22117_isi_lennonbrooks_usmntu20jd011817115 John Dorton/isiphotos.com
Match Report

American U-20s Bounce Back to Defeat Haiti 4-1

Brooks Lennon scored a hat trick to help the United States U-20 team over an early deficit and defeat Haiti. The Americans now look likely to advance but must first play St. Kitts & Nevis on Friday.
BY Brian Sciaretta Posted
February 21, 2017
6:55 PM

AFTER A DISAPPOINTING loss to Panama to open the tournament, the United States U-20 national team overcame a sluggish start and an early deficit to defeat Haiti 4-1 and get back on track in World Cup qualifying.

Few would say that the U.S. team was stellar and it is obvious this talent-rich team can play much better, but the three points will almost certainly be enough to put the Americans into the next stage. On Friday the U.S. will face St. Kitts & Nevis and should defeat the island nation easily.

The young Yanks controlled possession early and enjoyed the majority of opportunities. Once again however, final passing was lacking and the U.S. quickly became frustrated. This spilled over onto the defensive end and Haiti equalized with its only real half-chance of the game—on a soft goal that snuck past U.S. goalkeeper Jonathan Klinsmann.

Speed and aggressiveness quickly brought the U.S. back into the game and Jonathan Lewis drew a penalty on the left edge of the area, and teammate Brooks Lennon converted to tie things up.

In the second half, the U.S. sprang to life. Luca de la Torre has not had the best two games of his career but he put the U.S. on top 2-1 when he took advantage of a botched clearance off a corner. Lennon then scored two more goals in quick succession to complete his hat trick and produce the final scoreline: the United States 4, Haiti 1. 

The U.S. will win Group B on Friday if it defeats St. Kitts & Nevis and Haiti upsets Panama (and the U.S. scores enough to prevail on goal differential). But Panama will win the group if it wins or draws against Haiti—a very likely outcome.

Needed confidence booster

With youth soccer, confidence is crucial. Against Panama on Saturday—and for the first half against Haiti—the U.S. looked flustered and frustrated. The team was not confident in its own abilities and the result was a performance that was far below the sum of its parts.

In the second half, and especially once the Americans took the lead, glimpses of its potential were on display. Of course Lennon was the star but all of the players looked like they were having fun. They appeared to have a healthy anger in their performance and that led to some fire in their play.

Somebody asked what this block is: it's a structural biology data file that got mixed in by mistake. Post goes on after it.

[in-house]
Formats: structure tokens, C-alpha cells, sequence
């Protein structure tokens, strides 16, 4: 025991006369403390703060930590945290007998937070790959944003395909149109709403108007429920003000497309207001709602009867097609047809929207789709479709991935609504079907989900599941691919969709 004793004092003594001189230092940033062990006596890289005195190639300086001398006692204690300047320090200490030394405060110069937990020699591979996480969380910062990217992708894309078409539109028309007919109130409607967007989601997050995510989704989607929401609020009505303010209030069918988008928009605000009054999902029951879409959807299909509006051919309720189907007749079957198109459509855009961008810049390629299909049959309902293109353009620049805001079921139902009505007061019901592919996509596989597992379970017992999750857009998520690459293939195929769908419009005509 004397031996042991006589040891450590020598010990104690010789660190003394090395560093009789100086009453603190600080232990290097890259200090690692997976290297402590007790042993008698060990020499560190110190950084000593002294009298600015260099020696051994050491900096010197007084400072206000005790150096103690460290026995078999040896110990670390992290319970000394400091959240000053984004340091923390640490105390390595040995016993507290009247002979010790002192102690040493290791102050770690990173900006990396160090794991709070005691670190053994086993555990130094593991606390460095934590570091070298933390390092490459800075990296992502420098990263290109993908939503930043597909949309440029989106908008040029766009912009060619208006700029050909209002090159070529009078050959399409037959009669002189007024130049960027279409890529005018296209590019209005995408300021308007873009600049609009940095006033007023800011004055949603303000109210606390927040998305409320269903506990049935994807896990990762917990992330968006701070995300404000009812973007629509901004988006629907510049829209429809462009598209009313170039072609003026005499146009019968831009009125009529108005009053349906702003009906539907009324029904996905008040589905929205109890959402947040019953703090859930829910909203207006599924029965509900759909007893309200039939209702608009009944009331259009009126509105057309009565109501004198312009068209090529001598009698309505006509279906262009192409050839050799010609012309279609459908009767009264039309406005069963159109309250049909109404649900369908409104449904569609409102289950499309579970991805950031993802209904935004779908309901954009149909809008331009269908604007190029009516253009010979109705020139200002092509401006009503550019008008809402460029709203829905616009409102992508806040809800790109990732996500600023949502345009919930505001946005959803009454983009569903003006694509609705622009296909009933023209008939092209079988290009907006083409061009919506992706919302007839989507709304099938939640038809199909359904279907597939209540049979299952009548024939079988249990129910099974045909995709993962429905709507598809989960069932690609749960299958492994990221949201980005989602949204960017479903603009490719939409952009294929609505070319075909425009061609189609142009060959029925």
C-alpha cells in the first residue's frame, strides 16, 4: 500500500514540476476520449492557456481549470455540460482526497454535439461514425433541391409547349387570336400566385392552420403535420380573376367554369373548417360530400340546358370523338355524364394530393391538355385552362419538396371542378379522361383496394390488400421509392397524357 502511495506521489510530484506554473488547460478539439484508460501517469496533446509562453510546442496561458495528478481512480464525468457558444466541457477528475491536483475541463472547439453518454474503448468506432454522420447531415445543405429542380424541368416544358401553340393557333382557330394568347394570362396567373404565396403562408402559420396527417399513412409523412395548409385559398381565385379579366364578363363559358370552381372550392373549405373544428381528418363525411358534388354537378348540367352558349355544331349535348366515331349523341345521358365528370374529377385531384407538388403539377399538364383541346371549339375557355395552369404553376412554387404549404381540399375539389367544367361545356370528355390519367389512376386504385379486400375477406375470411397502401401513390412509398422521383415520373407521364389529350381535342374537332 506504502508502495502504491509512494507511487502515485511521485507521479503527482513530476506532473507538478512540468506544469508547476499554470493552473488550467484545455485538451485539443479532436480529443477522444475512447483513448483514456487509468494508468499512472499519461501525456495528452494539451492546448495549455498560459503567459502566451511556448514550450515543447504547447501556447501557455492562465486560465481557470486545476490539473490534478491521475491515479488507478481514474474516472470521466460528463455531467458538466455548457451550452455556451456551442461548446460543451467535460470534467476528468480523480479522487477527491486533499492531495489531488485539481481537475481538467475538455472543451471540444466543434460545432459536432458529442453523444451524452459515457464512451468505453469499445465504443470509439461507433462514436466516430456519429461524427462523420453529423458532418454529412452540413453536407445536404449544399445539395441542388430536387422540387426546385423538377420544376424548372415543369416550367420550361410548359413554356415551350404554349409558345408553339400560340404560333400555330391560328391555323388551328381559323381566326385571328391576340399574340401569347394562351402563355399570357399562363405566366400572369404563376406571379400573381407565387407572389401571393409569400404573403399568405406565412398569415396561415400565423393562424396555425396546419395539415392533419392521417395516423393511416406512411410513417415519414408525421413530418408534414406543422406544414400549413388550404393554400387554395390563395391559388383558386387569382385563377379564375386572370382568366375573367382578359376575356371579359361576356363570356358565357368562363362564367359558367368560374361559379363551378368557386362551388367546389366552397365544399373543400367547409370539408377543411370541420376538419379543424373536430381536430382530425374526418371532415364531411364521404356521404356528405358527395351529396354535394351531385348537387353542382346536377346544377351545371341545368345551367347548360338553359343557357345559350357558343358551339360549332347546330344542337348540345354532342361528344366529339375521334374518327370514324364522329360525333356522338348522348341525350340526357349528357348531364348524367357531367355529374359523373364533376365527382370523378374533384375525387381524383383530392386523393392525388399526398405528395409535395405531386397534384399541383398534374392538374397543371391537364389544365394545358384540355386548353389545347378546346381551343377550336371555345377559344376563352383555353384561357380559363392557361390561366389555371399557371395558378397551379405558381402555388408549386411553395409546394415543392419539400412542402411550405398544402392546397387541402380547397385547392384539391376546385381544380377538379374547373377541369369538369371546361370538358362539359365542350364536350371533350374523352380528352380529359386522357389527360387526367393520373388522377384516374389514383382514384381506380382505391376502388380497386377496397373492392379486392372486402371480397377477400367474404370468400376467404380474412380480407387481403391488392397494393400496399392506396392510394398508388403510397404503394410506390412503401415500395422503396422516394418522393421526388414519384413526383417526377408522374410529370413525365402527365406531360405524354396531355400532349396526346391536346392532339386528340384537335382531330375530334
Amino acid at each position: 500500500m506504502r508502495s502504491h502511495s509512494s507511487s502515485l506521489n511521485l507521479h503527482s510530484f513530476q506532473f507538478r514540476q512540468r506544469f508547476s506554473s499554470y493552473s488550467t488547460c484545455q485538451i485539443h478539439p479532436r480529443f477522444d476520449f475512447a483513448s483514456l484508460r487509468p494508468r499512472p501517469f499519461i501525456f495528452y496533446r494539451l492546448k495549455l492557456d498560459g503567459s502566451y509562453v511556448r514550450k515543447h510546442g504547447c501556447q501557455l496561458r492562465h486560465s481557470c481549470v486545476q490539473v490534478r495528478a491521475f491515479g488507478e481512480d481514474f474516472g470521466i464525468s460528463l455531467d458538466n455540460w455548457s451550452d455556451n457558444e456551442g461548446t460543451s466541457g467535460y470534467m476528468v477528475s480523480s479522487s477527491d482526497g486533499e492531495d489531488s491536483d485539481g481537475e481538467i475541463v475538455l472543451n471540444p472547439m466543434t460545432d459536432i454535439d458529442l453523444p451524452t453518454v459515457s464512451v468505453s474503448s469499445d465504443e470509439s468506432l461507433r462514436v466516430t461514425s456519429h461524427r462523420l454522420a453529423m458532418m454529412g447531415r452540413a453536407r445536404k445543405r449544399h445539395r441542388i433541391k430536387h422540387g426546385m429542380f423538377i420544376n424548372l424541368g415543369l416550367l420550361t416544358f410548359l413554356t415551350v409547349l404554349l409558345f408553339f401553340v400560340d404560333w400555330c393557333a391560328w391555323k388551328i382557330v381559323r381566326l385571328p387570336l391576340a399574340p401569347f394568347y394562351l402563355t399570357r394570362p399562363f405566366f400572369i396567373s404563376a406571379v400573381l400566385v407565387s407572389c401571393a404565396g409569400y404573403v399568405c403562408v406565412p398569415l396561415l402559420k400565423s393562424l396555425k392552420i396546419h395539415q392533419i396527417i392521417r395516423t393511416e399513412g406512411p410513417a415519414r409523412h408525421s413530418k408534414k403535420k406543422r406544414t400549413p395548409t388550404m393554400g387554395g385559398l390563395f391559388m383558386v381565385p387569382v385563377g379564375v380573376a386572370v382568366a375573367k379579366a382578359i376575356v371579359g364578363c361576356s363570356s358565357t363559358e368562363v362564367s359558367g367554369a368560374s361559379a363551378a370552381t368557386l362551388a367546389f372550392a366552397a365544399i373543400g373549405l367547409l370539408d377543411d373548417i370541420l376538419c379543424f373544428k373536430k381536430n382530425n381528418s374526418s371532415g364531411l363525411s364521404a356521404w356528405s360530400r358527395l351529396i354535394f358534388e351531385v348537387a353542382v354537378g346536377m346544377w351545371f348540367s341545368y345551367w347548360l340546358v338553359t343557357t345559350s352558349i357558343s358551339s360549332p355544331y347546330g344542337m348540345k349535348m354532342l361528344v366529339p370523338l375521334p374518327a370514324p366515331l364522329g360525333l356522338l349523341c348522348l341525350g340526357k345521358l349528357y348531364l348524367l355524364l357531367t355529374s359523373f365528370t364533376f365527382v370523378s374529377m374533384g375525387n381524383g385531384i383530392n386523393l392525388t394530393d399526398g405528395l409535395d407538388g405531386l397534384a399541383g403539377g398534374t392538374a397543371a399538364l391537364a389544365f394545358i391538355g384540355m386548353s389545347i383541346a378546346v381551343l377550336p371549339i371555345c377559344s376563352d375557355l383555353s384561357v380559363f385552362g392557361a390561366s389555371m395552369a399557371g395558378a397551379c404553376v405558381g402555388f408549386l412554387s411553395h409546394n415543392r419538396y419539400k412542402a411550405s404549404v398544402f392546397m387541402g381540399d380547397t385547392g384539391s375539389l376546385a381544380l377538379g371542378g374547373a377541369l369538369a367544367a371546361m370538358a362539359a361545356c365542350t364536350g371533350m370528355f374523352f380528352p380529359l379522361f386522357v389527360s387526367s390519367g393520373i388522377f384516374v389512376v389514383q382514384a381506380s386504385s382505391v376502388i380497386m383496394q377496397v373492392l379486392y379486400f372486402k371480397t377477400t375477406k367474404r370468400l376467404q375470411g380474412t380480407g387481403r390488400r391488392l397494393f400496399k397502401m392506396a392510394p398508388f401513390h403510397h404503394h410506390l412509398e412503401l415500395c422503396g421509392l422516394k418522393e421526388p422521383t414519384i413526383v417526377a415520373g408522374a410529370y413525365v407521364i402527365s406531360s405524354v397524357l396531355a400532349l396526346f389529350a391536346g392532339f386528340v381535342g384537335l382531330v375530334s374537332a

While probably not needed against St. Kitts & Nevis, U.S. U-20 coach Tab Ramos should consider really building the gameplan around Lennon. If he is hot, let the offense flow through him. In addition to scoring, he is showing that he can create for others too.

In 2015, the United States U-20 team got off to a rocky start by drawing Guatemala and then losing to Panama. But a lopsided win over Aruba gave the Americans much-needed confidence to turn the qualifying campaign around.

That U-20 team was probably more talented than this year’s version but this squad should still have what it takes to advance. Will this win help be that confidence booster to turn the tide in its favor? We will see.

Lewis, Williamson, and Fossey 

Lennon was the Man of the Match and the experienced defensive triangle of Justen Glad, Tommy Redding, and Erik Palmer-Brown were clearly a cut above the competition.

But New York City’s Jonathan Lewis, Fulham’s Marlon Fossey, and the University of Maryland’s Eryk Williamson all played well too. Lewis and Williamson, neither of whom starting against Panama, showed well and both should start when the games become critical next week in the second group stage.

Lewis' speed is a lethal weapon and Williamson looked very comfortable in the attack. Fossey is quick and aggressive at the right back position. His speed and athleticism is an asset at this level and he really can open the game for the wingers.

Group C shakeup could help U.S.

Lots can change quickly in a tournament featuring such young players. That being said, the United States actually stands in much better position than originally thought after the loss to Panama.

Tournament hosts Costa Rica suffered a 1-0 loss to El Salvador in the Group C opener. That will make it tough for Costa Rica to win its group and that would have a big effect on who is in the next group with the United States.

Right now, Group D is shaping up to have the United States (as second in Group B) and Mexico (as winners of Group A). The third team will be the winner of Group C and while it was assumed that Costa Rica as hosts would cruise, that is not looking like the case. If El Salvador wins that group, it would enter into Group D and provide a potential easier path, with the top two of three teams advancing to the World Cup in South Korea.

Should Panama falter on Friday and the United States find a way to win Group B, it might actually make for a harder second stage, putting the U.S. into Group E with potentially Honduras and Costa Rica. 

Avoiding Group D with Mexico and Costa Rica still seems like the best outcome for the United States and tomorrow will help determine if El Salvador can maintain its Group C lead when it takes on Bermuda and Costa Rica hosts Trinidad & Tobago.

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